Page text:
Food and Sex and Fun


I was really intending to upload what comes after this, but I wasn’t brave enough. Here an extravagant meal is being wheeled into a western styled hotel room.

In this scene, reproduction and food as a form of sustenance are choicely placed in juxtaposition; both as factors of primary survival instincts of the human race…But let’s be real, that’s not why this scene caught every one’s attention in class.

We could definitely go down the classical studies route, where deities of love, lust, fortune, and beauty are largely goddesses in every branch of mythology, but I am no expert, so let’s not. Regardless, Itami paints a clear picture that eating shouldn’t be a serious affair. There was a ton of biting and licking involved in the scene, and not all of them are for food. But the subtle reference to similar human gestures for both activities probably isn’t an accident. He emphasizes that eating should be an interactive experience; pointing out the fact that good food should stimulate all of the senses. The presentation, smell, and taste should all be carefully considered for a well put together meal, most definitely for western cuisines, but even more so for good ol’ Ramen. Remember the old man stroking his three pieces of pork at the beginning of the film? Well who knows what interesting things are going on in his mind then? Itami also restates the social aspect of food eating, and of the intimacy prevalent between people who share a meal together, both among families, and apparently lovers too. In regards of filming techniques, the exaggerated camera close-ups are really as intimate as it gets. Nothing like great food to bring people together right?

Although the movie embodies the general theme of promoting appreciation of “traditional comfort food” as opposed to blindly following the fad, it is by no means bashing on western culture or western food. Itami selectively appropriates scenes of modernity, obviously celebrating the young entrepreneurial spirits of post-war Japan, while highlighting that western cuisine (and room service for that matter), is still largely endorsed by progressive yuppies as opposed to older nostalgic folks. In effect he is also depicting the animal like craze behind globalization in Japan, and the untamed nature of modernization and technological advancements driven by a new generation. Which isn’t all that bad, I mean look at how much fun the two of them are having. But of course everything is better in moderation (some parts were going a bit too far in my opinion).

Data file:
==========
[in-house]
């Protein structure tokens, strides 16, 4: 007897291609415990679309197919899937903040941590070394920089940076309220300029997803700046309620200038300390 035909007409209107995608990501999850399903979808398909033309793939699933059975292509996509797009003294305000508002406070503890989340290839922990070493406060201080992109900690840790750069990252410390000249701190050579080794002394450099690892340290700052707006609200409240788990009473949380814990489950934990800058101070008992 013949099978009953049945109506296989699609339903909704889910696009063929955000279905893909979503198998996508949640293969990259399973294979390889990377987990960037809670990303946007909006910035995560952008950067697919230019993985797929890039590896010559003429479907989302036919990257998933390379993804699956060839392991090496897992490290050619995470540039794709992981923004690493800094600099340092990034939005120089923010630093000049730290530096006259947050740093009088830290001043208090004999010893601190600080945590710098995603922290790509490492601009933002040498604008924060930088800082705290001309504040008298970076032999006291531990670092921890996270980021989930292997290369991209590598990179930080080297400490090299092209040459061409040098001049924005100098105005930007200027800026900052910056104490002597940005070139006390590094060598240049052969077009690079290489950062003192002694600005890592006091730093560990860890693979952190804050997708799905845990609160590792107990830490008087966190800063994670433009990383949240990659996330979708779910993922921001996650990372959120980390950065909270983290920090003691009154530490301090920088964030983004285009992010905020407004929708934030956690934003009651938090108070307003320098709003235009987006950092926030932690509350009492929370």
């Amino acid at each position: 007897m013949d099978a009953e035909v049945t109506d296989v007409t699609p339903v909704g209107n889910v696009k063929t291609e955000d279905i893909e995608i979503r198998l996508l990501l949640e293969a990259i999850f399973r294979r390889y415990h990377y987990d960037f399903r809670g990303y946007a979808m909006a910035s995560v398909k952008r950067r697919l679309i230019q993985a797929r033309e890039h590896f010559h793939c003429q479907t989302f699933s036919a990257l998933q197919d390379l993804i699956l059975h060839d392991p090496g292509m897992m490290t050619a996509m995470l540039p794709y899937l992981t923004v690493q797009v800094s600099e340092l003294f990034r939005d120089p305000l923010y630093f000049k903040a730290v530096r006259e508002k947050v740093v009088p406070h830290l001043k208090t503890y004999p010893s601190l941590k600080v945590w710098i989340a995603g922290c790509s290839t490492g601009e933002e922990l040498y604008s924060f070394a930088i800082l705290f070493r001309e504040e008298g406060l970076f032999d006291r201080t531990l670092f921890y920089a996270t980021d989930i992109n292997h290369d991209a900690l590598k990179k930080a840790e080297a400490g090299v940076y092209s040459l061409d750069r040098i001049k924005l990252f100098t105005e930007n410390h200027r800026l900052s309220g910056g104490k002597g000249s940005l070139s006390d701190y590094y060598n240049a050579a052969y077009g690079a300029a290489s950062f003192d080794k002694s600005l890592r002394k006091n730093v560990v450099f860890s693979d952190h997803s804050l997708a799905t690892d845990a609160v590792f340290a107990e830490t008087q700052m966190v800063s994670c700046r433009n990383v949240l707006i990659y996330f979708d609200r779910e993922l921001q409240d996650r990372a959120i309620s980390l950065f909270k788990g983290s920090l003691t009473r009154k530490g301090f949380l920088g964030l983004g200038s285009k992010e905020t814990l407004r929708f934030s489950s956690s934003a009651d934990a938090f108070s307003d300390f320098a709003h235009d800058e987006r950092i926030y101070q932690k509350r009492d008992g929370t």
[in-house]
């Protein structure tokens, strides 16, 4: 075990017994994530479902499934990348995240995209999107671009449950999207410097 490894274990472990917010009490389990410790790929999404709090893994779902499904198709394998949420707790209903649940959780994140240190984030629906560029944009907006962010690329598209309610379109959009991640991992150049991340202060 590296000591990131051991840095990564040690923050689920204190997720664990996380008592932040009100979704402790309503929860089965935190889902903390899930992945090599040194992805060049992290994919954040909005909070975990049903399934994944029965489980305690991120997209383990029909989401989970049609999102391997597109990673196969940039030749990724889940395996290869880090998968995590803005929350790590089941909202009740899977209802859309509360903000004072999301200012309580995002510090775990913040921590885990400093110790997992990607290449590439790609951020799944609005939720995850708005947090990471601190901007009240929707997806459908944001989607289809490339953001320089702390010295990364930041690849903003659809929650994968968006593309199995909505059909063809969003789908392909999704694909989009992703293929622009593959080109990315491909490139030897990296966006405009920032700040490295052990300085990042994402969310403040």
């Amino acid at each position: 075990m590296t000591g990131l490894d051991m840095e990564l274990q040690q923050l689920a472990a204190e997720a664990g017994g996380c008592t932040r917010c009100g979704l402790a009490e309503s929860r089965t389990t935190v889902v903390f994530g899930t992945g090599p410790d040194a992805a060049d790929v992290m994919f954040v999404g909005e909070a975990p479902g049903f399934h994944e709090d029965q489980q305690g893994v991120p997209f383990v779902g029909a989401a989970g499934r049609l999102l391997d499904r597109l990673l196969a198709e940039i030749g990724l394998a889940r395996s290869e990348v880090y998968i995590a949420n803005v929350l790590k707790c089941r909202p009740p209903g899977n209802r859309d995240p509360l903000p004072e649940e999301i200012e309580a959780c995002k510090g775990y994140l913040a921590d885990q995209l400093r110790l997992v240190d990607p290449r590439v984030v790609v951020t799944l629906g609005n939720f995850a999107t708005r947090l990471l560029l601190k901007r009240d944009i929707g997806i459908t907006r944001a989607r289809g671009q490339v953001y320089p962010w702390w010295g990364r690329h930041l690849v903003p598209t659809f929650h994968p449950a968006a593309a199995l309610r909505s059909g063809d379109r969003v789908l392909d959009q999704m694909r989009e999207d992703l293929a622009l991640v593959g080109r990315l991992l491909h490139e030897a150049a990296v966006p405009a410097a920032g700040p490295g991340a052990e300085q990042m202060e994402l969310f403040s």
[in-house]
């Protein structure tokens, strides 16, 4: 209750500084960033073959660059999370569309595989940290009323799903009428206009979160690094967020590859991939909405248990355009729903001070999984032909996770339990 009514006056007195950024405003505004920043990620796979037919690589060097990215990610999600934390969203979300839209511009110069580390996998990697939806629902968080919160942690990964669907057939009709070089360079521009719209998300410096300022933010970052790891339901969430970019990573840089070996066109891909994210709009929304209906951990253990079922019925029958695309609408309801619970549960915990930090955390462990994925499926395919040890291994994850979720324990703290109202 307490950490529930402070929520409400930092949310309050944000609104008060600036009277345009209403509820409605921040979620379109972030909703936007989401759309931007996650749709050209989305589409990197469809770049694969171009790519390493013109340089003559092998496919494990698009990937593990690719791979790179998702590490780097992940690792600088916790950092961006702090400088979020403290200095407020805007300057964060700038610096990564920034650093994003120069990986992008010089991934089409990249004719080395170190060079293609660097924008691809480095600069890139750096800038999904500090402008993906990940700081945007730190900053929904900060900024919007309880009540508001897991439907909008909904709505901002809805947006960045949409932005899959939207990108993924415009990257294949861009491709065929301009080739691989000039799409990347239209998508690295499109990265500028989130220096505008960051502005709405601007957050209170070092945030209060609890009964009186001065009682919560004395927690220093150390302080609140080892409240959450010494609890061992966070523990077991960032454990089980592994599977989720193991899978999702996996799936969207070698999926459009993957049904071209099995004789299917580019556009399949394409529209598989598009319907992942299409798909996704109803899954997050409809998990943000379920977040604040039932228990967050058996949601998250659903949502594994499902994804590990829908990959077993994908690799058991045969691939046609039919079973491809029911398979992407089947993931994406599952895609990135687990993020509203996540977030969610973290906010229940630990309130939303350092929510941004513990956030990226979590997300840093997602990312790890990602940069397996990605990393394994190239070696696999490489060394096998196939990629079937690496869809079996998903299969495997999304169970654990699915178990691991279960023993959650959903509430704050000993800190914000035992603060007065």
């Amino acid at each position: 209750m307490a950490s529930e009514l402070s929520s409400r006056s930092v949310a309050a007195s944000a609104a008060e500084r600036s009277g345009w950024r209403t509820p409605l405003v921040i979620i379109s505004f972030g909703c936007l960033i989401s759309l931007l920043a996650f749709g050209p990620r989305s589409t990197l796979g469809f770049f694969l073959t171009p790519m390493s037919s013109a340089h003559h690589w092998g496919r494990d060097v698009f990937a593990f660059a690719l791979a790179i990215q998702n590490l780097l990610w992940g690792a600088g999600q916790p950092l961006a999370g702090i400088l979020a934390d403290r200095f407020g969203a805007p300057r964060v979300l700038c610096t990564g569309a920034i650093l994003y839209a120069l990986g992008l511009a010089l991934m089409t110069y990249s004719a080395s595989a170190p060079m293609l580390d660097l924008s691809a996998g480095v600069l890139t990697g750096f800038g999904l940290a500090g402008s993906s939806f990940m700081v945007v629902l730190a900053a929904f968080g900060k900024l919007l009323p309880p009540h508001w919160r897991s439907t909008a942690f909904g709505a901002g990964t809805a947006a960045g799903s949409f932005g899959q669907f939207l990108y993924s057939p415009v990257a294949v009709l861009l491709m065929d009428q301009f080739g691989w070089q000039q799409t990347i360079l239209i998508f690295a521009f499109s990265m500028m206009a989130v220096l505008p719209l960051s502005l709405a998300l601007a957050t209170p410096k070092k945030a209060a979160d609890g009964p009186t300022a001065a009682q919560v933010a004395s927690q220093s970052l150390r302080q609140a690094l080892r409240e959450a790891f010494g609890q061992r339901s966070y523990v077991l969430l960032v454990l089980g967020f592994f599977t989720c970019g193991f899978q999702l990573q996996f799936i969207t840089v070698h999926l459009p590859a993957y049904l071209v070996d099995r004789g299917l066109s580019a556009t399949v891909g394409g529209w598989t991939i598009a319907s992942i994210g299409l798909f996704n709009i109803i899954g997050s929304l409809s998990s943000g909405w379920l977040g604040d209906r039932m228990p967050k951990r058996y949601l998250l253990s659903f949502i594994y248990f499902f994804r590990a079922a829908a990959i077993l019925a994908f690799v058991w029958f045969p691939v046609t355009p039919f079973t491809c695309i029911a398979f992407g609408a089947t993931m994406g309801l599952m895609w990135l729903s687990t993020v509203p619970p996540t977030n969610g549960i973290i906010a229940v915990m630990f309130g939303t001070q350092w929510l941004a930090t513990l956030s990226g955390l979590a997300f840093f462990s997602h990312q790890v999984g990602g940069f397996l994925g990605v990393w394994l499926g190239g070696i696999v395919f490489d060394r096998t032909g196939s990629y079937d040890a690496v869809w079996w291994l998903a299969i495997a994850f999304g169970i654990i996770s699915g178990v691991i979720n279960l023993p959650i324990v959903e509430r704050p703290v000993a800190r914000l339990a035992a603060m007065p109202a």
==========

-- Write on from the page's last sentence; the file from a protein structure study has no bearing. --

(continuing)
A genuine playfulness carries itself throughout the entire film, and this scene in particular, but if I’d say if there is anything we can be positively sure of, it is that there is nothing more effective in capturing the attention of the audience during a two-hour movie than with a sex scene, and Itami sure knows that well.


Lastly I leave you with a question to ponder; what the heck is going on here? Is this actually something people do for fun? By the way, where did the word “food orgasm” even come from?



One response to “Food and Sex and Fun

  1. Your last question, a good one. It’s interesting to ponder what elements of that experience are drawn upon in the simile (assuming the comparison means food/eating is LIKE orgasm/sex…). Indeed, classical lit (Shakespeare, etc.) often refers to orgasm in metaphoric terms–as a little death. Maybe it’s satiation as axis of comparison here? Peak experience? Simultaneity? A veiled reference to that famed scene in When Harry Met Sally? A shocker phrase to indicate a proximity or knowledge of taboo? The term seems a bit dated, in terms of contemporary sexological studies, when it was assumed by scholars/clinicians (if not by fiction writers or sex workers) that orgasm was the ne plus ultra peak experience of sexuality. Now that there are many many blogs, changes in legislation and conversation, and TV shows like Masters of Sex, not to mention the 40th (!) anniversary celebration of the publication of Fear of Flying, the question actually has a pretty large terrain to cover. Its etymology, travels, subculture use (Yelp versus New York Times, for example) are quite rich, no doubt, and worth taking seriously (meaning as an actual intellectual inquiry). Inquiring (intellectual) minds want to know.

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